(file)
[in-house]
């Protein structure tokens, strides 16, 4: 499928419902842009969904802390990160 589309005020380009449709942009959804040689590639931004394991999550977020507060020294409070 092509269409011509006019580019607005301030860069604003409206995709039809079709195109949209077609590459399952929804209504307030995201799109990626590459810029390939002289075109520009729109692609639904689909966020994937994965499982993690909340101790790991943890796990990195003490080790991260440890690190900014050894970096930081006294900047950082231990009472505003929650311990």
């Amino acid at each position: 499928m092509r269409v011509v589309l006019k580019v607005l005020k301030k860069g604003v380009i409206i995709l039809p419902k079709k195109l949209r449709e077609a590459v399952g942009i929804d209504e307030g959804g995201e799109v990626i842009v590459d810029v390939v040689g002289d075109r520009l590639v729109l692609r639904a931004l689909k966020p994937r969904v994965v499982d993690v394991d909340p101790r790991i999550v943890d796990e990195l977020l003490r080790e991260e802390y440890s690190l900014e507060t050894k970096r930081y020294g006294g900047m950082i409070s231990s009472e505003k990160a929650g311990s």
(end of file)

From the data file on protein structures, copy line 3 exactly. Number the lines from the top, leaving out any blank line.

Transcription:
């Amino acid at each position: 499928m092509r269409v011509v589309l006019k580019v607005l005020k301030k860069g604003v380009i409206i995709l039809p419902k079709k195109l949209r449709e077609a590459v399952g942009i929804d209504e307030g959804g995201e799109v990626i842009v590459d810029v390939v040689g002289d075109r520009l590639v729109l692609r639904a931004l689909k966020p994937r969904v994965v499982d993690v394991d909340p101790r790991i999550v943890d796990e990195l977020l003490r080790e991260e802390y440890s690190l900014e507060t050894k970096r930081y020294g006294g900047m950082i409070s231990s009472e505003k990160a929650g311990s």